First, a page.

“I’m not a book guy so I can’t say I’ve heard of it.”
That was a text sent to me, in reply to my “I’m reading in bed” and “Augusten Burroughs ‘This is How'” [at 9pm on a Tuesday]. I wasn’t a book guy either, or hadn’t been for quite some time, until I discovered an underrated genre called nonfiction.
I find fiction challenging. If the stories and tales take time to build momentum, my stamina and tolerance wanes.
Being a member of the millennial generation, it shouldn’t surprise anyone that for all the fiction I don’t read, there are blogs, magazines, and digital news clips I devour with zest. I attribute this to a technology-driven shortened attention span.
After some recent book referrals and gifts, and out of a concerted effort to diversify, I have eased back into my reading eyes and haven’t looked back. A-D-D be damned.
Watching movies and recent travels have spurred additional book purchases, as ways to better absorb a time in history, or city’s distinct character.
I thought I would summarize each one I’ve read recently…
The Life You Were Born To Live by Dan Millman
This instruction manual cum self-help guide instructs in the process and practice of calculating life path numbers, which are unique to each person’s birth date.
Each numeral of your life path number has a significant theme, which can vary in intensity based on where they fall in your multi-numeral number.
Mine is 31/4, which means…I am here “to work through issues of stability, creativity, and emotional expression, learning to channel my energy in constructive ways and to master a step-by-step process to my goals.”
The book goes through all the potential number combinations, and gives context to each numeral operating in either the positive or negative. For instance, my number includes 3, 1, and 4: 1s make the best addicts OR creative artists, 3s make the best manic-depressives OR orators, and 4s make the best vacillators OR analysts.
There is a lot of fascinating information in the book, which I think you have to be open to accept if it is to have any impact on your perspective. Dan Millman is an accomplished professor with a resume that includes Oberlin College, UC Berkeley, and Stanford, so his work should not be marginalized.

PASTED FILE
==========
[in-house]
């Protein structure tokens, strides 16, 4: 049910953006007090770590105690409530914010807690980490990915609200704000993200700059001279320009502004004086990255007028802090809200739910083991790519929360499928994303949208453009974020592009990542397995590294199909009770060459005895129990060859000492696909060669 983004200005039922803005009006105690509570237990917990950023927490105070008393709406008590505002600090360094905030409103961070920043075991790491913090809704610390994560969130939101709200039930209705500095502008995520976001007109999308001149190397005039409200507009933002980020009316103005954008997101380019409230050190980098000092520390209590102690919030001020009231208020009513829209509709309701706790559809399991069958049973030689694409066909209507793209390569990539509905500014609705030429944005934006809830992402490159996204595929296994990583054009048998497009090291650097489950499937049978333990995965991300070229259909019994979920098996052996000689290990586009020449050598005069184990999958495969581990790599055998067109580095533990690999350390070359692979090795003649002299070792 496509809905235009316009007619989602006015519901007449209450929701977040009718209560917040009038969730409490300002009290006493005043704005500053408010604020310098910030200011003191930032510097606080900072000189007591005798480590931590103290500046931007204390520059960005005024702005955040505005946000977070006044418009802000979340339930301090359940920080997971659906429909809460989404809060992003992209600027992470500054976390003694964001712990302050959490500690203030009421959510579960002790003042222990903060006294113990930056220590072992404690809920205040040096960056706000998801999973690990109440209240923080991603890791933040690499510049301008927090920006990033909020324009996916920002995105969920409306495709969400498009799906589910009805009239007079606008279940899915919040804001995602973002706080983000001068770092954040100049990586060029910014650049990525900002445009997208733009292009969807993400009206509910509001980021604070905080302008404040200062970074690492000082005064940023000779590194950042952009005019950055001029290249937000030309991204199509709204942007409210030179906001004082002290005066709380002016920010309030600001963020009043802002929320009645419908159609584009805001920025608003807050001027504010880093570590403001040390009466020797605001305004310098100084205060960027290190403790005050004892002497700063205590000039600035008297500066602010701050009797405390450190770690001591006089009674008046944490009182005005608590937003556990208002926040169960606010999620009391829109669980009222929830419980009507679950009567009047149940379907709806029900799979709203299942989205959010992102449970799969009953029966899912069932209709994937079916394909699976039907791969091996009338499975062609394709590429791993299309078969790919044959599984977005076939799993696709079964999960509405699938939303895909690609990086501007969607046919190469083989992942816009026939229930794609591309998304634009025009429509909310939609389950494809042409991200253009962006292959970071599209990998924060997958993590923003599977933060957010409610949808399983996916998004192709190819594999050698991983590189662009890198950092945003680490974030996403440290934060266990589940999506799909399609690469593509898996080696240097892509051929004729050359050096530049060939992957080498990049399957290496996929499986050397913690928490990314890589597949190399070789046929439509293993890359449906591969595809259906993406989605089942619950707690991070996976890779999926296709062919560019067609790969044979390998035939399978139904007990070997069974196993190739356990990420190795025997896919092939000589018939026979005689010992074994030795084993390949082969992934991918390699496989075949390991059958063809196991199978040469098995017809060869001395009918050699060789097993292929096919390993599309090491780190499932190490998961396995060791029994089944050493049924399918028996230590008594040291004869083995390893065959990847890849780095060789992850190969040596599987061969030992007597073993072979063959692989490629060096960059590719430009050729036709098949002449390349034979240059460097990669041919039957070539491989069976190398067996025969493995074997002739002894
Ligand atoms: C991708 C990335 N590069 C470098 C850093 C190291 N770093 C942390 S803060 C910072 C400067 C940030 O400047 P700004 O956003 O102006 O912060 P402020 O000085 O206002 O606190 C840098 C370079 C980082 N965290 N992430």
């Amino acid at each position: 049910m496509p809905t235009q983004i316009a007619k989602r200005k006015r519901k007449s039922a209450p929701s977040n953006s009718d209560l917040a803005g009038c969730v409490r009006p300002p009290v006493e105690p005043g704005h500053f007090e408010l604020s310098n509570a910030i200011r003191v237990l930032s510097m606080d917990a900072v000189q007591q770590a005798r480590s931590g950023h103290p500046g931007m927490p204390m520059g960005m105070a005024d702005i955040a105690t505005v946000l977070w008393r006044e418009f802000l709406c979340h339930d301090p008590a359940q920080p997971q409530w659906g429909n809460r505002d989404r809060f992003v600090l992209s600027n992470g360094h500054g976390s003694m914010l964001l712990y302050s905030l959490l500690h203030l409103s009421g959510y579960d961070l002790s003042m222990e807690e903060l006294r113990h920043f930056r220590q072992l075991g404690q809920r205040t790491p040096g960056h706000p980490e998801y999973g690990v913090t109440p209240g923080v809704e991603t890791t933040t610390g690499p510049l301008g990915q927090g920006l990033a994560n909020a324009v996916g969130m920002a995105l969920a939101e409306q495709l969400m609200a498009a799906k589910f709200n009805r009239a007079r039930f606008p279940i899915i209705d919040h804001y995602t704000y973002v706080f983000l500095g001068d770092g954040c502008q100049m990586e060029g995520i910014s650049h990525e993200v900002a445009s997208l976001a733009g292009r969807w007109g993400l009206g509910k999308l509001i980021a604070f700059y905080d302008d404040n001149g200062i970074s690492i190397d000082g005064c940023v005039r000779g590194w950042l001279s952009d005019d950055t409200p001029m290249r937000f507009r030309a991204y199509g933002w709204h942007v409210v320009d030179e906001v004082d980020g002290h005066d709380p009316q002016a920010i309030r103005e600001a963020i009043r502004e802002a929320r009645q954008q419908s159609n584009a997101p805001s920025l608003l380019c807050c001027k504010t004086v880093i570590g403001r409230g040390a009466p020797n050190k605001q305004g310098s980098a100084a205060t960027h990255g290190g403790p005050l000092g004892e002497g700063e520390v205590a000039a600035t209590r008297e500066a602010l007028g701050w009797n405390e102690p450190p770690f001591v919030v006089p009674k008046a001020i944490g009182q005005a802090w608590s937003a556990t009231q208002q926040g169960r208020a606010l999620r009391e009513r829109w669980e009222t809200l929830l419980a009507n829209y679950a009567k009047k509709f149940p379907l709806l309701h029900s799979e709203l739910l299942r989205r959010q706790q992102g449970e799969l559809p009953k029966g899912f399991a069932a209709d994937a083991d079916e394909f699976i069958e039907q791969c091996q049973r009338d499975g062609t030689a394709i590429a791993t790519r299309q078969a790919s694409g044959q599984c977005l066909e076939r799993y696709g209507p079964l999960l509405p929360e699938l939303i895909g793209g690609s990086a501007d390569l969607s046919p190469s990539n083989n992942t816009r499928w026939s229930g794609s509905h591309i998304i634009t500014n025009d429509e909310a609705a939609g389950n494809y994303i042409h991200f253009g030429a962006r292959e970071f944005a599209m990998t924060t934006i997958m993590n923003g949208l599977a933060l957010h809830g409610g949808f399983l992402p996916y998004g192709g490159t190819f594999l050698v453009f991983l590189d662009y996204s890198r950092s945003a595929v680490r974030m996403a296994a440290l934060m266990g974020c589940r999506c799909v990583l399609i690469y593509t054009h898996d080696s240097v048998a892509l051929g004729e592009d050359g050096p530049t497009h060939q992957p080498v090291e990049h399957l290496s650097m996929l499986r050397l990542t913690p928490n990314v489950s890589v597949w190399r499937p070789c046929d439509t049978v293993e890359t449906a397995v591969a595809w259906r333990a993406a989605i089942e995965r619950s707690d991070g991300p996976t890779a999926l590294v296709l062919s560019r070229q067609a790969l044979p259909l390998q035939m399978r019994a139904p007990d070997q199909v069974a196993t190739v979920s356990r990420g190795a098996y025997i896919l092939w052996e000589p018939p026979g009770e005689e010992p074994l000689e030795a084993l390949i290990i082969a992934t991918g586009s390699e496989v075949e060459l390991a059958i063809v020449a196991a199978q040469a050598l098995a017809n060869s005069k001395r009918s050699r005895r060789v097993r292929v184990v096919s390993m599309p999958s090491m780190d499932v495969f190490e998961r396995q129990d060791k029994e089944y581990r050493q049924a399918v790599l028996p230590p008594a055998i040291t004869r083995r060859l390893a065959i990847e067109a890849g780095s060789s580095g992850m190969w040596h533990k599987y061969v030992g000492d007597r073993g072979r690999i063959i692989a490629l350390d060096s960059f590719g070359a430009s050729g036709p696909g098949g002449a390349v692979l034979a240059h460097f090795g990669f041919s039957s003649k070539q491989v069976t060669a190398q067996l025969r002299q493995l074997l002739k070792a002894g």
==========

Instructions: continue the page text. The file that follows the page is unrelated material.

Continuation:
Miami: Mistress of the Americas by Jan Nijman
After visiting South Florida, and watching Scarface, I felt the necessity to read up on this fascinating global city, virtually in my backyard.
This book is a sort of high-level history of the city and its inhabitants through the years. It goes into detail on the political drama that brought Miami to the forefront at the end of the previous century. It also makes predictions about where Miami is headed.
Quick, informative read if you’re curious about how South Florida in general has evolved over time.
The Cocaine Wars by Paul Eddy, Hugo Sabado, and Sara Walden
This book follows the lives of several key players in the Miami drug business from the mid-70s to late 1980s. It gives equal airtime to the dealers and smugglers as it does to those in law enforcement during that time, who struggled to control drug use and distribution while avoiding the temptation to join in on the action.
There was a serious corruption problem in Miami during that time, and this book dissects many of those cases in detail.
I was less interested in the bits about the Bahamas and its inhabitants, who had an impact on Miami’s drug scene in that the island nation was a integral distribution layover point.
Miami Babylon by Gerald Posner